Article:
Company - - Nov 30,2016
The CEO of Volkswagen, Herbert Diess, spoke at the automaker’s Wolfsburg headquarters regarding the strategy plan ‘VW 2025’, which included zero share for diesel vehicles in the US business.
There were heavy speculations related to the revival of diesel vehicles by Volkswagen in the United States after the infamous emission scandal. But on Tuesday, the CEO of Volkswagen Herbert Diess killed all such rumors by denying any future plans or investment in diesel technology in the U.S.
Diesel vehicles constituted almost around a quarter of the company’s sales in the U.S. In the month of October, Volkswagen struggled due to a settlement of around $14.7 billion with 475,000 diesel vehicle owners and federal regulators in the U.S. Such a shocker came after the company accepted their mistake of installing a secret software in most of its diesel cars that was capable of conning emission tests.
Earlier in September, Diess commented at Paris Auto Show that the company will not easily cancel diesel technology and might retain its offering of diesel models to the U.S. market. But at the Los Angeles Auto Show last week, CEO of Volkswagen America, Hinrich Woebcken, told the media about his concerns that diesel cars might not “come back in the same magnitude as we've seen it up to now."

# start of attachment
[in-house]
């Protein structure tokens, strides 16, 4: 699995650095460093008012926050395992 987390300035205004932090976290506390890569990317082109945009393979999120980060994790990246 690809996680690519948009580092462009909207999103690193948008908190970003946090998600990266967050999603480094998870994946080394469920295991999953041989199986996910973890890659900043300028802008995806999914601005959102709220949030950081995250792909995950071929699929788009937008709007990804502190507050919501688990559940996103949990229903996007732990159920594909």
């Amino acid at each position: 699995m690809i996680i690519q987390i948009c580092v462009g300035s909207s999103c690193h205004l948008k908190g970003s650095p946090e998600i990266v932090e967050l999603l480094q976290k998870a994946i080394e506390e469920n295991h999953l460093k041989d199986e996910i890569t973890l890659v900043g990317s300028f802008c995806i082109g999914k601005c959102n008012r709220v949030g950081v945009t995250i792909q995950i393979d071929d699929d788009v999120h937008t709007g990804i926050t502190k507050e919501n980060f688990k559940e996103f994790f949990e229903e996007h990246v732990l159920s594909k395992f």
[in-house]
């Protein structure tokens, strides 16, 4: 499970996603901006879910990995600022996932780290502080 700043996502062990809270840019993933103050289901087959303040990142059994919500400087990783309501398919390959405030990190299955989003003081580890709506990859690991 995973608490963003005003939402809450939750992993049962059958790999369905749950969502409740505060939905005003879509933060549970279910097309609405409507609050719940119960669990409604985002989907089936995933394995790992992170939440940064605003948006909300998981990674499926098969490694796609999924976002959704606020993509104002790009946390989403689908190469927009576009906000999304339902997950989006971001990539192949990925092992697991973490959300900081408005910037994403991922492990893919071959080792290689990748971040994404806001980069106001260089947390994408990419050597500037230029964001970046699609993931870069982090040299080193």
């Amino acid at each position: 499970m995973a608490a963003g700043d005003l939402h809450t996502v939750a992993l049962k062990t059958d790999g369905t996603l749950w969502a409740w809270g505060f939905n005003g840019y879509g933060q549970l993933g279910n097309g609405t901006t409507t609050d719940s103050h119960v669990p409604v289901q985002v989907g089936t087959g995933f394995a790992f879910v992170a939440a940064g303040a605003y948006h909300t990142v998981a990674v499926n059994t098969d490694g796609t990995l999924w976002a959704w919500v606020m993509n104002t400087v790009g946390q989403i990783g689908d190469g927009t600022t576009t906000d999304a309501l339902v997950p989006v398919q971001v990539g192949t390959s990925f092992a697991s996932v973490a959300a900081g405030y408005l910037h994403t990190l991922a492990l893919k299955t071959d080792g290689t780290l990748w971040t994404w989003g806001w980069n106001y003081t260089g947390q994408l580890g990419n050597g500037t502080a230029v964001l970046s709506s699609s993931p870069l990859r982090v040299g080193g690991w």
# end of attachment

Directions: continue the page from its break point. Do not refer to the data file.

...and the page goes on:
Woebcken also added that, emission standards are rising tougher day by day and investments must be made on the spot where the future is sustainable.
Herbert Diess’s statement on Tuesday has indeed shattered the expectations of several automobile market experts. However, Volkswagen’s subsidiary luxury car brand, Audi, still hopes for a diesel vehicle which can be launched in America. Audi’s President in America, Scott Keogh, has speculated that the potential diesel model can be the Q7 SUV.